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Mung bean, pea and lentil seeds were germinated for 72 hr and 120 hr at room temperature (25 2 C) to determine the changes in their chemical composition, antinutritional factors, in vitro digestibility and functional properties. Germination caused a significant (p < 0.05)="" decrease="" in="" total="" protein,="" fat="" and="" carbohydrate="" contents="" with="" increased="" germination="" time="" in="" all="" legume="" seed="" flours="" while="" non-protein="" nitrogen,="" ash="" and="" fiber="" contents="" were="" significantly="">p < 0.05)="" increased.="" mineral="" contents="" (na,="" k,="" ca,="" p,mg,="" fe="" and="" mn)="" increased="" during="" germination="" of="" legume="" seed="" flours.="" significant="">p < 0.05)="" decreases="" were="" observed="" in="" carbohydrate="" fraction="" contents="" (starch,="" reducing="" sugars,="" stachyose="" and="" raffinose)="" of="" legume="" seed="" flours="" during="" germination.="" germination="" resulted="" in="" a="" significant="">p < 0.05)="" decrease="" in="" the="" antinutritional="" factors="" of="" all="" germinated="" legume="" seed="" flours.="" the="" levels="" of="" trypsin="" inhibitors="" and="" tannins="" decreased="" in="" the="" first="" stage="" of="" germination="" (72="" hr)="" then="" increased="" gradually="" in="" the="" last="" stage="" of="" germination="" (120="" hr)="" but="" remained="" lower="" than="" the="" controls.="" reduction="" in="" phytic="" acid="" and="" hemagglutinin="" activities="" increased="" with="" increased="" germination="" time.="" germination="" significantly="">p < 0.05)="" improved="" in="" vitro="" protein="" digestibility.="" protein="" solubility="" indexes,="" water="" absorption="" and="" emulsification="" capacities,="" foam="" capacity="" and="" foam="" stability="" were="" significantly="">p < 0.05)="" improved="" with="" increase="" in="" germination="" time="" while="" fat="" absorption="">
The objective of this study was to evaluate the impact of germination on dietary fiber composition, starch availability and physicochemical properties in four non-conventional legumes (Vigna unguiculata, Canavalia ensiformis, Stizolobium niveum, Lablab purpureus) in order to improve the carbohydrate supply and to optimize native products of developing countries. Germination promoted a significant decrease of resistant starch along with an increase of available starch percentage. Total dietary fiber contents increased during germination and improved insoluble/soluble dietary fiber ratio. This process produced an increase of total sugar content, mainly due to the rise of cellulosic glucose from metabolic reaction undergone during germination. Moreover, physicochemical properties of germinated legume flours were modified, improving oil holding, water holding, water absorption and gelation capacities, whereas decreases of emulsifying and foaming capacities were detected. In conclusion, germination provides non-conventional legume flours with higher nutritional quality and better physicochemical properties than the raw flours.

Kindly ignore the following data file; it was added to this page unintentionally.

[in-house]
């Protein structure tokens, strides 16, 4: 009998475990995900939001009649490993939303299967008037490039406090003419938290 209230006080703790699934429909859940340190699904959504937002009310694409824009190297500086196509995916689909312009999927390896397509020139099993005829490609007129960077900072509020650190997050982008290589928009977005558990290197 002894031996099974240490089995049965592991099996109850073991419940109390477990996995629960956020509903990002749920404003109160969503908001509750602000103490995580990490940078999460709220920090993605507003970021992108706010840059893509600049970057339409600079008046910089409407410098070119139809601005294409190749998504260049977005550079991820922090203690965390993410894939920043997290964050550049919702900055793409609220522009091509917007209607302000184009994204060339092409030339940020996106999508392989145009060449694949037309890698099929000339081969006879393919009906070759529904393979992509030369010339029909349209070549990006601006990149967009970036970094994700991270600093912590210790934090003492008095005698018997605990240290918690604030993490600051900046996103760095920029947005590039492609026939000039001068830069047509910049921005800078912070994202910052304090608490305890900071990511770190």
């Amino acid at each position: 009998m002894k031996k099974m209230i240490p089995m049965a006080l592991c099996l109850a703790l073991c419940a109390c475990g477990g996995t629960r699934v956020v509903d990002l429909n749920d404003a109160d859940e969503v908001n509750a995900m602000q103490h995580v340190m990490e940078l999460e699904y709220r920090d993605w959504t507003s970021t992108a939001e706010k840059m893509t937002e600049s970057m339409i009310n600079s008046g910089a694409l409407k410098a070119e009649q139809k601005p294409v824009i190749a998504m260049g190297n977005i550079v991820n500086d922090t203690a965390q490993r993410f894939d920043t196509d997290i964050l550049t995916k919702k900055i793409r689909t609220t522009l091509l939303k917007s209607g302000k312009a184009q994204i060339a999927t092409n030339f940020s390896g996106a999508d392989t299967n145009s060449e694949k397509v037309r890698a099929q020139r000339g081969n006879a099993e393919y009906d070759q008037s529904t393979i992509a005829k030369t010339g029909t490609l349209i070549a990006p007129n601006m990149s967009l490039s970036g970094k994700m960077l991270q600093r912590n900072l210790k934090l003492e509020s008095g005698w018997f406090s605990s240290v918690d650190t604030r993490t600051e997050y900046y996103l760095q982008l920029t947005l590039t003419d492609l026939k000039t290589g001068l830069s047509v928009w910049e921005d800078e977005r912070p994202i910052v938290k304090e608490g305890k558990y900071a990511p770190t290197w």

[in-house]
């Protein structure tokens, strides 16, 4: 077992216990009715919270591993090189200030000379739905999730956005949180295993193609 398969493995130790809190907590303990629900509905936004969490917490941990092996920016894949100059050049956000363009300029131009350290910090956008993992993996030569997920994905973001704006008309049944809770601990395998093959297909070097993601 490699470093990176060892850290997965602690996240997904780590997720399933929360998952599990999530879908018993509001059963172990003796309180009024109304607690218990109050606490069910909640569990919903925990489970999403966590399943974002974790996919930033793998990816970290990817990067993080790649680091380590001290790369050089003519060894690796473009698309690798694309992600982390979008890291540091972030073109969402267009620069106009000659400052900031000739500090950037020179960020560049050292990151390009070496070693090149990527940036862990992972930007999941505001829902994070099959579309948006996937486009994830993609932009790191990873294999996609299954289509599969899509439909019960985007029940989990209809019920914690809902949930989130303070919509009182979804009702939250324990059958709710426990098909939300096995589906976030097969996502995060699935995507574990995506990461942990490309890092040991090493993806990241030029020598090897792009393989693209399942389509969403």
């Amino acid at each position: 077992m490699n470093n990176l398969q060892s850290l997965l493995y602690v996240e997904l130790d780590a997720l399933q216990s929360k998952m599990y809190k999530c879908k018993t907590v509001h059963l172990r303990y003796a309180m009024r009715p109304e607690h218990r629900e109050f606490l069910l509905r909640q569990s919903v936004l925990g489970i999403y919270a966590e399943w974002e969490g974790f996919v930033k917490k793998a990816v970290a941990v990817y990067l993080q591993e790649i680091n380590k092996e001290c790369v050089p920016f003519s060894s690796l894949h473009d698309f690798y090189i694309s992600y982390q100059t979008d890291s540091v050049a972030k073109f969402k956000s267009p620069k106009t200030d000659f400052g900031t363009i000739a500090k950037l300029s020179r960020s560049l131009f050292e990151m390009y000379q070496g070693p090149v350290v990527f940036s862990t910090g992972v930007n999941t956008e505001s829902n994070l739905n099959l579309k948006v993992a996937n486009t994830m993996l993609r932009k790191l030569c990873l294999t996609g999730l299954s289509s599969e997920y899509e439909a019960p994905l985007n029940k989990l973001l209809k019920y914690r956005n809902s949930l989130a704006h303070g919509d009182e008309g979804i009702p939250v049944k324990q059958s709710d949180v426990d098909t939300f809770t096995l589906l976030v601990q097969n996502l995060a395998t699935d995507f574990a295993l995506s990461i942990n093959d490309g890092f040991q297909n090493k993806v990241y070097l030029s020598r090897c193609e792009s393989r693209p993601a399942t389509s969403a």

After the extraction of coconut milk from the disintegrated coconut grating, the spent grating (residue) can be utilized as dietary fiber. The fiber was ground in a disc mill and grinding characteristics were evaluated by calculating work index (0.206kWh/kg) as well as Bond’s (0.065kWh/kg), Kick’s (0.047kWh/kg) and Rittinger’s (0.022kWh/kg) constants. The reduction in the particle size from 1127 to 550μm resulted in increased hydration properties (water holding, water retention, swelling capacity), which may be due to increase in theoretical surface area and total pore volume as well as structural modification. Beyond 550μm, the hydration properties were found to decrease with decrease in particle size during grinding. The fat absorption capacity was found to increase with decrease in particle size. The study of microstructures revealed that the grinding operation resulted in rupture of honey comb physical structure fiber matrix and resulting in flat ribbon type structure, thereby providing increased surface area for water and fat absorption.